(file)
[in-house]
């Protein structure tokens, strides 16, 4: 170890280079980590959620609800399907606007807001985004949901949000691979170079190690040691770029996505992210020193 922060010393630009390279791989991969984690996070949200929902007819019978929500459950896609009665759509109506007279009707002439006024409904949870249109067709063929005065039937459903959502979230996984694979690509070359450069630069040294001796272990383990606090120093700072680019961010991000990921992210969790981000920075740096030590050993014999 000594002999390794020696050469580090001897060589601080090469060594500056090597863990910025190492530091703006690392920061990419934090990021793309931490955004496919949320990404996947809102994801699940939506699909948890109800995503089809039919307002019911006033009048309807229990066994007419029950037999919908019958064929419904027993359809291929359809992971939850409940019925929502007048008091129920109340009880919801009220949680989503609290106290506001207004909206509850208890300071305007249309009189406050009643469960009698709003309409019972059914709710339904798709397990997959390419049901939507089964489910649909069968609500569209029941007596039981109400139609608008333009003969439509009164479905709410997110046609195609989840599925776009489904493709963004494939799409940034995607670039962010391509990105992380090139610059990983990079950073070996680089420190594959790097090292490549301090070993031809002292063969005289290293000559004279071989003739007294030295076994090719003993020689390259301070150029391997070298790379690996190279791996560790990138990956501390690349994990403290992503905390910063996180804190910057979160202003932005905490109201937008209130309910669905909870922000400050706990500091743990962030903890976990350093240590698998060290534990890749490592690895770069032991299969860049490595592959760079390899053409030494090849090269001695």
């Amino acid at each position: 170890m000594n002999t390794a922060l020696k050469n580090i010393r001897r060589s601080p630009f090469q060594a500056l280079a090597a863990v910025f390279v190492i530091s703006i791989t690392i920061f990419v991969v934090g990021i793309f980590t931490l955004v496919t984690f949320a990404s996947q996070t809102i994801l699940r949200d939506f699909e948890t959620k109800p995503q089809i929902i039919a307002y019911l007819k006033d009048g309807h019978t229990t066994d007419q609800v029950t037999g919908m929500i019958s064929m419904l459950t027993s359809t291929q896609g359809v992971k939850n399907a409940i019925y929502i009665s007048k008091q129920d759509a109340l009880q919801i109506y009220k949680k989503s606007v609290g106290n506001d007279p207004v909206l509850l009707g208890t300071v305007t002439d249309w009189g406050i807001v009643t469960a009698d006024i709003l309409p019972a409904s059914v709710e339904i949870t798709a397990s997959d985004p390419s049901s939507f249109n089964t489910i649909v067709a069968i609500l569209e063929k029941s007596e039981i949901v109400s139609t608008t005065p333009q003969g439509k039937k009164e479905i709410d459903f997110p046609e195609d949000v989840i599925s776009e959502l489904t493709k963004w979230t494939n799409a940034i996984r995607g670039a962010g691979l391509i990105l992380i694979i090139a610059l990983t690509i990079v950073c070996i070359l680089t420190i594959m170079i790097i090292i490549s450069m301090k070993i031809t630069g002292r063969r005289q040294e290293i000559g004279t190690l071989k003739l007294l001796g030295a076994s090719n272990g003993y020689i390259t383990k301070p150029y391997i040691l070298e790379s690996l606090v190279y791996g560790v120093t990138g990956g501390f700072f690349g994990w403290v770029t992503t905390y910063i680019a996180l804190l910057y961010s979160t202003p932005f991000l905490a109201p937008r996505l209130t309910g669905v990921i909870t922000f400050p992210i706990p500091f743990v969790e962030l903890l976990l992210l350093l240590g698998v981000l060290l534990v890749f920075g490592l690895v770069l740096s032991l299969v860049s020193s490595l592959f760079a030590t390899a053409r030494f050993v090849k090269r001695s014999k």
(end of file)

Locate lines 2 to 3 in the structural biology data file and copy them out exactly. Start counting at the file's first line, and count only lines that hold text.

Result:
């Protein structure tokens, strides 16, 4: 170890280079980590959620609800399907606007807001985004949901949000691979170079190690040691770029996505992210020193 922060010393630009390279791989991969984690996070949200929902007819019978929500459950896609009665759509109506007279009707002439006024409904949870249109067709063929005065039937459903959502979230996984694979690509070359450069630069040294001796272990383990606090120093700072680019961010991000990921992210969790981000920075740096030590050993014999 000594002999390794020696050469580090001897060589601080090469060594500056090597863990910025190492530091703006690392920061990419934090990021793309931490955004496919949320990404996947809102994801699940939506699909948890109800995503089809039919307002019911006033009048309807229990066994007419029950037999919908019958064929419904027993359809291929359809992971939850409940019925929502007048008091129920109340009880919801009220949680989503609290106290506001207004909206509850208890300071305007249309009189406050009643469960009698709003309409019972059914709710339904798709397990997959390419049901939507089964489910649909069968609500569209029941007596039981109400139609608008333009003969439509009164479905709410997110046609195609989840599925776009489904493709963004494939799409940034995607670039962010391509990105992380090139610059990983990079950073070996680089420190594959790097090292490549301090070993031809002292063969005289290293000559004279071989003739007294030295076994090719003993020689390259301070150029391997070298790379690996190279791996560790990138990956501390690349994990403290992503905390910063996180804190910057979160202003932005905490109201937008209130309910669905909870922000400050706990500091743990962030903890976990350093240590698998060290534990890749490592690895770069032991299969860049490595592959760079390899053409030494090849090269001695």
């Amino acid at each position: 170890m000594n002999t390794a922060l020696k050469n580090i010393r001897r060589s601080p630009f090469q060594a500056l280079a090597a863990v910025f390279v190492i530091s703006i791989t690392i920061f990419v991969v934090g990021i793309f980590t931490l955004v496919t984690f949320a990404s996947q996070t809102i994801l699940r949200d939506f699909e948890t959620k109800p995503q089809i929902i039919a307002y019911l007819k006033d009048g309807h019978t229990t066994d007419q609800v029950t037999g919908m929500i019958s064929m419904l459950t027993s359809t291929q896609g359809v992971k939850n399907a409940i019925y929502i009665s007048k008091q129920d759509a109340l009880q919801i109506y009220k949680k989503s606007v609290g106290n506001d007279p207004v909206l509850l009707g208890t300071v305007t002439d249309w009189g406050i807001v009643t469960a009698d006024i709003l309409p019972a409904s059914v709710e339904i949870t798709a397990s997959d985004p390419s049901s939507f249109n089964t489910i649909v067709a069968i609500l569209e063929k029941s007596e039981i949901v109400s139609t608008t005065p333009q003969g439509k039937k009164e479905i709410d459903f997110p046609e195609d949000v989840i599925s776009e959502l489904t493709k963004w979230t494939n799409a940034i996984r995607g670039a962010g691979l391509i990105l992380i694979i090139a610059l990983t690509i990079v950073c070996i070359l680089t420190i594959m170079i790097i090292i490549s450069m301090k070993i031809t630069g002292r063969r005289q040294e290293i000559g004279t190690l071989k003739l007294l001796g030295a076994s090719n272990g003993y020689i390259t383990k301070p150029y391997i040691l070298e790379s690996l606090v190279y791996g560790v120093t990138g990956g501390f700072f690349g994990w403290v770029t992503t905390y910063i680019a996180l804190l910057y961010s979160t202003p932005f991000l905490a109201p937008r996505l209130t309910g669905v990921i909870t922000f400050p992210i706990p500091f743990v969790e962030l903890l976990l992210l350093l240590g698998v981000l060290l534990v890749f920075g490592l690895v770069l740096s032991l299969v860049s020193s490595l592959f760079a030590t390899a053409r030494f050993v090849k090269r001695s014999k």